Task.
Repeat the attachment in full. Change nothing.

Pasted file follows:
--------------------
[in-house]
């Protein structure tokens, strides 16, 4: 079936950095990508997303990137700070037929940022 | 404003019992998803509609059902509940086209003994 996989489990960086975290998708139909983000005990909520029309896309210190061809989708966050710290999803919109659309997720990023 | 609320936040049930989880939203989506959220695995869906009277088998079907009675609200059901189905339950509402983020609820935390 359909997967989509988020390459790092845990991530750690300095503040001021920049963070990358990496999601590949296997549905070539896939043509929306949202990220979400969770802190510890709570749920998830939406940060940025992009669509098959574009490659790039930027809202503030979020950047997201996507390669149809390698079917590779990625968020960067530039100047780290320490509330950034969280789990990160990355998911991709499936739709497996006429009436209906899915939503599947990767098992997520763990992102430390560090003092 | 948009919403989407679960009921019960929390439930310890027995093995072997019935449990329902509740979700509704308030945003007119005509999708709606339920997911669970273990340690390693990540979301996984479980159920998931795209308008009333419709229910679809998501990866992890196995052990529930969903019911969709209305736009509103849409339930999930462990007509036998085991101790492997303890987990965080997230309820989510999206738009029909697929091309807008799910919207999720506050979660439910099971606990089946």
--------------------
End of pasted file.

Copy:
[in-house]
């Protein structure tokens, strides 16, 4: 079936950095990508997303990137700070037929940022 | 404003019992998803509609059902509940086209003994 996989489990960086975290998708139909983000005990909520029309896309210190061809989708966050710290999803919109659309997720990023 | 609320936040049930989880939203989506959220695995869906009277088998079907009675609200059901189905339950509402983020609820935390 359909997967989509988020390459790092845990991530750690300095503040001021920049963070990358990496999601590949296997549905070539896939043509929306949202990220979400969770802190510890709570749920998830939406940060940025992009669509098959574009490659790039930027809202503030979020950047997201996507390669149809390698079917590779990625968020960067530039100047780290320490509330950034969280789990990160990355998911991709499936739709497996006429009436209906899915939503599947990767098992997520763990992102430390560090003092 | 948009919403989407679960009921019960929390439930310890027995093995072997019935449990329902509740979700509704308030945003007119005509999708709606339920997911669970273990340690390693990540979301996984479980159920998931795209308008009333419709229910679809998501990866992890196995052990529930969903019911969709209305736009509103849409339930999930462990007509036998085991101790492997303890987990965080997230309820989510999206738009029909697929091309807008799910919207999720506050979660439910099971606990089946």